The Effectiveness of an Advance Care Appointment Companion to Increase Completion of Advance Care Planning among Patients with Metastatic Breast Cancer
1Kadie M. Harry, PhD, 1Cathy E. Mitchell, BS, 1Loic Nijiakin, BS, 2Arabella Sykes, BSc, & 1Timothy J. Pluard, MD
1Saint Luke’s Cancer Institute & Koontz Center for Advanced Breast Cancer
2Patient Discovery Solutions, Inc.
Previous research has demonstrated that patients express a desire to discuss advance care planning (ACP). ACP has been associated with numerous positive outcomes including improved patient satisfaction, improved quality of life in terminal illness, and better psychological outcomes. Additionally, ACP has been related to peace of mind that wishes will be followed, less hospital re-admissions, and less use of extreme treatments close to death. Furthermore, it has been linked to increased use of hospice and palliative care and increased concordance between preferred care and the care delivered. However, despite the documented benefit of ACP, these conversations often do not occur due to discomfort with the topic or are communicated inadequately. Documentation rates of ACP in oncology patients have been as low as 10%, with rates of documentation increasing between 30-40% in intervention studies. Specific to women with metastatic breast cancer (MBC), one study found that 66% had written advance directives, but providers were only aware of these in 14% of the cases. Thus, the present study aimed to examine the effectiveness of an online Advance Care Appointment Companion (ACAC) decision-support tool to improve ACP communication between MBC patients and their oncologist and increase completion rates of ACP documents.
Data were collected from 68 patients with MBC during their medical oncology appointments (Time 1) and three months later (Time 2) at the Koontz Center for Advanced Breast Cancer. At their Time 1 clinic visit, patients were introduced to and enrolled on the ACAC platform and then completed questions in the clinic or at home about completion status of a healthcare directive and durable power of attorney (DPOA) for healthcare, comfort in discussing ACP with their care team and loved ones, goals of care at end of life, and discussion topics about ACP for upcoming visits. A summary of these responses with a provider prompt script was securely sent to the oncologist prior to each subsequent appointment over the three-month study period. The oncologist used this summary and scripting to help navigate ACP conversations during each appointment. Descriptive statistics and McNemar’s test were conducted to examine changes in rates of ACP document completion and patient reported levels of comfort in discussing ACP.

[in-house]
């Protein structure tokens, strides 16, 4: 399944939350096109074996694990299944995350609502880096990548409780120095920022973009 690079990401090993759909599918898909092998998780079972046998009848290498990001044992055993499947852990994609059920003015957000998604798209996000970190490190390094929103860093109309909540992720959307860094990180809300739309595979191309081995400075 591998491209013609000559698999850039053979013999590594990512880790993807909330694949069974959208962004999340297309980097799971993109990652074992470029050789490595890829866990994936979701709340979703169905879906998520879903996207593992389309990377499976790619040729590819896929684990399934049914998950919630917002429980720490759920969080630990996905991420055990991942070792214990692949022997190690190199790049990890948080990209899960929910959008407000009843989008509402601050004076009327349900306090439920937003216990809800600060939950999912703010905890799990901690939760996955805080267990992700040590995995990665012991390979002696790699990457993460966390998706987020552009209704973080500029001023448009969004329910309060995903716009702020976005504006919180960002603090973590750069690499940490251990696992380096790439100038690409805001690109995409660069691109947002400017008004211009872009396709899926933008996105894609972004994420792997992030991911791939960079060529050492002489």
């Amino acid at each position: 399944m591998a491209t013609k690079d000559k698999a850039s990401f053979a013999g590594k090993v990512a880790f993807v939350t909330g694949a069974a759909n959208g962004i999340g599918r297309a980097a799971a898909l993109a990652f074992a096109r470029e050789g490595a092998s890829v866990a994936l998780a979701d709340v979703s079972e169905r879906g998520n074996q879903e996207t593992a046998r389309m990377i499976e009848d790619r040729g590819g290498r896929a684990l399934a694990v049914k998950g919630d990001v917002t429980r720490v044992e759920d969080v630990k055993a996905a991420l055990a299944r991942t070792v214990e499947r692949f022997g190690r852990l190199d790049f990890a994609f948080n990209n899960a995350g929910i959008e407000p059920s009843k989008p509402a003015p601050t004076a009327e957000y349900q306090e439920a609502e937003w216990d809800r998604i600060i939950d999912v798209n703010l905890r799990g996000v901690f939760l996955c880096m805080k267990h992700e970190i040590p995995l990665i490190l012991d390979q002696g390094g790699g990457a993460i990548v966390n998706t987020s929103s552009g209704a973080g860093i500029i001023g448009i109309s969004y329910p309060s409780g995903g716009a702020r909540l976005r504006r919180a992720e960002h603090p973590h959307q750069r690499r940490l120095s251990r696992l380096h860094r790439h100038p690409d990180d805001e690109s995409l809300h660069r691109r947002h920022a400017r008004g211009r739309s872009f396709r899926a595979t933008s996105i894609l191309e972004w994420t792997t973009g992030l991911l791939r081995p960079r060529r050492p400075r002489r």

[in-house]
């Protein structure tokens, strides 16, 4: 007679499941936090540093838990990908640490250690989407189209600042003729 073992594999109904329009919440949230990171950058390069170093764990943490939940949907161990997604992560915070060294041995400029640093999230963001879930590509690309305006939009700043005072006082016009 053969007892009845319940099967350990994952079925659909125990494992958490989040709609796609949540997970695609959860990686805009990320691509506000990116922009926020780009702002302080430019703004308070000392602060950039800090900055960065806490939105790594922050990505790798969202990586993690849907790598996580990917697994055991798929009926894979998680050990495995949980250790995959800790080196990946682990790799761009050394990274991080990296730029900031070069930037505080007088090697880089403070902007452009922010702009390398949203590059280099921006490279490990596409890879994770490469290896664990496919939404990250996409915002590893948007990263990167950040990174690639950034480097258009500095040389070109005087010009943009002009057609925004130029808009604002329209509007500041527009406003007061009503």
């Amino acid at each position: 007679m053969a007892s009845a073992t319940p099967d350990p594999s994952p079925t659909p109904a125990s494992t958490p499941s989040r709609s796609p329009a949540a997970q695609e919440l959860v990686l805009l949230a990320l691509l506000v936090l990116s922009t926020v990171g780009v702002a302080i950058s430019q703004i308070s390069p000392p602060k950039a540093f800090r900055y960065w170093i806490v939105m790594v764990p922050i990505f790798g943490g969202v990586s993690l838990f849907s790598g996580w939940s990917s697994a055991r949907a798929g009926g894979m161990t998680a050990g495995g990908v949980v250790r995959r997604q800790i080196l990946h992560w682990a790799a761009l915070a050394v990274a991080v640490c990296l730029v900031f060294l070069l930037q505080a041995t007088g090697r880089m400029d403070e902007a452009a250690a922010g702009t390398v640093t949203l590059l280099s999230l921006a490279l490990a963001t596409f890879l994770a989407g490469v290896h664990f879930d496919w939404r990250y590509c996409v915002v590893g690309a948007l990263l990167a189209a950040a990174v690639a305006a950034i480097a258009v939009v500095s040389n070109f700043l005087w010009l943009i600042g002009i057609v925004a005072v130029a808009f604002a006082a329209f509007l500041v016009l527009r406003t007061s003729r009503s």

Majority of the sample was female (n=68, 100%), white (n=57, 84%), married (n=36, 53%), with a mean age of 64 years. At baseline, 41% of patients reported having a completed healthcare directive and 49% reported having a completed DPOA for healthcare, but only 12% had a healthcare directive and 24% had a DPOA in their electronic medical record (EMR). To-date, 35% (n=24) have a healthcare directive and 47% (n=32) have a notarized DPOA in their EMR; McNemar’s test showed a significant increase in the proportion of patients who completed ACP documents at Time 2 (p< .001). At baseline, 74% of patients reported feeling comfortable discussing ACP with their care team and 69% reported feeling comfortable discussing ACP with their loved ones. Of note, 35% reported that they were unsure if they would want artificial nutrition, 37% reported they were unsure if they would want dialysis, and 37% reported that they were unsure if they would want resuscitation in the event that their heart stops. On average, ACP conversations during medical appointments took 5 minutes to discuss.
Preliminary results suggest that the ACAC is an effective tool to facilitate discussion about ACP, resulting in significantly increased completed ACP documents in patient’s medical records. Assessment of patient-reported outcomes on comfort with discussing ACP and goals of care at Time 2 is ongoing. Results also revealed the potential for this tool to help foster communication about the intricacies of ACP as a large portion of patients reported that they were unsure about decisions that need to be made about end of life care.